But the hurricane can become a light breeze too. And that is to a certain extent largely to be ascribed to both McPhee and Kessler, who add more nuance and subtlety, melodic elaboration and lyricism, but don't get mistaken about Brötzmann either: the slow and very beautiful melody that he develops in the quiet middle part of the thirty-minute title song is entirely his, almost sounding like McPhee. It is a real pleasure how the German manages to find the common ground, but don't worry either, it doesn't take long before he blows his lungs out again, so much so, that it almost becomes an entertainment by itself. The second track, "Alchemia Souls", is more free improv, a sound dialogue between the four musicians, and the title refers to the Alchemia Club, in Krakow, Poland were the performance took place on March 16, 2008.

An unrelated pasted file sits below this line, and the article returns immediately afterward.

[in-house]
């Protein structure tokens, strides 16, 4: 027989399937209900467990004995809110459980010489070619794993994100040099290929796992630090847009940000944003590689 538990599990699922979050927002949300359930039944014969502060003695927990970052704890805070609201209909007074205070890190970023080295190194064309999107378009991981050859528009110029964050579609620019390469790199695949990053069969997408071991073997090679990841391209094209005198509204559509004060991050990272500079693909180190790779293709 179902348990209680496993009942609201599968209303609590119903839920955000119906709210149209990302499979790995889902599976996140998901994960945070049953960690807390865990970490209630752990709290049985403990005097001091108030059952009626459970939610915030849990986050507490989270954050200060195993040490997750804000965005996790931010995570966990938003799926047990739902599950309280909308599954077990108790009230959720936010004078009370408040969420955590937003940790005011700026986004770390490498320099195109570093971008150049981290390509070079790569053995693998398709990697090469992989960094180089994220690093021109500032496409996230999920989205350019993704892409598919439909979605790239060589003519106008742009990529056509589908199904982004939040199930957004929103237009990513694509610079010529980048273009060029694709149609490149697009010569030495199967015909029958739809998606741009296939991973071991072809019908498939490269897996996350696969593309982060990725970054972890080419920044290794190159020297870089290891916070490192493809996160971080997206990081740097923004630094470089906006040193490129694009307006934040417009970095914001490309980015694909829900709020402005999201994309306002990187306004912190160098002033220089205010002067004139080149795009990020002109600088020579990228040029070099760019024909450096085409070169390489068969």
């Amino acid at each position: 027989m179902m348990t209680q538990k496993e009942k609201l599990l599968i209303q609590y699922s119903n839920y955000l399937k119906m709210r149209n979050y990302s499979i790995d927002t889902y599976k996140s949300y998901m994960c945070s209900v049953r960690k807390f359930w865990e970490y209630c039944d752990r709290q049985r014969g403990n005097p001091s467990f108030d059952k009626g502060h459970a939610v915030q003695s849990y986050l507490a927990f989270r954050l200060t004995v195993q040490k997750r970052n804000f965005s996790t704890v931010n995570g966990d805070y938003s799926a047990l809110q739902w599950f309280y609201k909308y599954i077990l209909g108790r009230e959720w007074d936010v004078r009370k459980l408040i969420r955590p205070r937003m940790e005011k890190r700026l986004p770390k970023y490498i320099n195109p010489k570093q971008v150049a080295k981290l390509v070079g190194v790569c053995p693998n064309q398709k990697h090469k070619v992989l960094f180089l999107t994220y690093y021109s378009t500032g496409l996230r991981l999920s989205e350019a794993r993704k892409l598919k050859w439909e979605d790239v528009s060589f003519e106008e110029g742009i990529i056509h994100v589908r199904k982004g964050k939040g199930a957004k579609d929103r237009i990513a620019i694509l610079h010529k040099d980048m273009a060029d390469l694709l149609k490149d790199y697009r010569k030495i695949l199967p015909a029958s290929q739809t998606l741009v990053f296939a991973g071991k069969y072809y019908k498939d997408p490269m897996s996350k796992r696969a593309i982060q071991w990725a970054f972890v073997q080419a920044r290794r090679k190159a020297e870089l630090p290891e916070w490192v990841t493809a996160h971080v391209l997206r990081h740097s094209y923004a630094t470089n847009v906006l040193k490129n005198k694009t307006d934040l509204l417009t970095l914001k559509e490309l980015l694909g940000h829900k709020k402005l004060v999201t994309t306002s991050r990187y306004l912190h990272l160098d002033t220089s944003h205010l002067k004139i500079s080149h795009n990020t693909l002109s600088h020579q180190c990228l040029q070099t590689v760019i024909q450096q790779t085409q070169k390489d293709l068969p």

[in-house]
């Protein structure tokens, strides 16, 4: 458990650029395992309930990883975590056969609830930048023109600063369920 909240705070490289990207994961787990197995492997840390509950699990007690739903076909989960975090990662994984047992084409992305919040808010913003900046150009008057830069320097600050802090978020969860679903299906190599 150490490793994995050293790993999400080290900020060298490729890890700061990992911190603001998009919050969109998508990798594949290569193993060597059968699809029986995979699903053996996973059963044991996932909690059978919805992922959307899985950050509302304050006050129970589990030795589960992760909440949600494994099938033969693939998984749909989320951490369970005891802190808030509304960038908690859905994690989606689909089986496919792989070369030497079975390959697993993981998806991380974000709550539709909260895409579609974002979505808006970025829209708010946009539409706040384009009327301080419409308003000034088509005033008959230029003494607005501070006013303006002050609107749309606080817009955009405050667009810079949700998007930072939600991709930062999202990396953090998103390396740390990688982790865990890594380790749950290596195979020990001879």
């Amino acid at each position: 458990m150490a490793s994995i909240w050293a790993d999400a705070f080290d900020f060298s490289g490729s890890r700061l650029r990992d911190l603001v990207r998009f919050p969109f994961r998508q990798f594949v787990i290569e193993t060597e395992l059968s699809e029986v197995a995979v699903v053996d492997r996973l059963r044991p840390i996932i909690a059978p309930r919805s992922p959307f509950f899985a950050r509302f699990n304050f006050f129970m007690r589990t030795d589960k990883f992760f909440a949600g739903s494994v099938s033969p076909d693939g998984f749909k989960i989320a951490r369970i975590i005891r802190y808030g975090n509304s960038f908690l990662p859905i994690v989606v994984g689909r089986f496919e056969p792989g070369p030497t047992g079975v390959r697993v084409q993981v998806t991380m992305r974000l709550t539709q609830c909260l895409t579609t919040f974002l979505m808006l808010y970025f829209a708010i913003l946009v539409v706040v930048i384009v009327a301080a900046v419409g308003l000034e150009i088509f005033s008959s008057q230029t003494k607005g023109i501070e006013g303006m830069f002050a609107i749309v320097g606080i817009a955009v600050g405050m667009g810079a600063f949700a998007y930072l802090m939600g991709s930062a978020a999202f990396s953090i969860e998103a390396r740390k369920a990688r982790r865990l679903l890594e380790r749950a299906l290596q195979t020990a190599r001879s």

The second disc is even better, with titles referring to the descent into the Greek underworld. Soft and poetic flowing passages alternate with gut-wrenching sound blasts and the most excruciating emotional explorations - after all: you are in hell, yet it all fits, it has coherence and purpose, indeed like Acheron, the river of pain, that flows through Hades. Anger, human misery, dissatisfaction with the world, yes. But also musical beauty and great artistic delivery, very balanced in a very varied performance.The only downside of the performance is that Brötzmann's sax comes across much louder than McPhee's, but whether that's a question of sound mixing or because of sheer decibels produced, remains unsolved.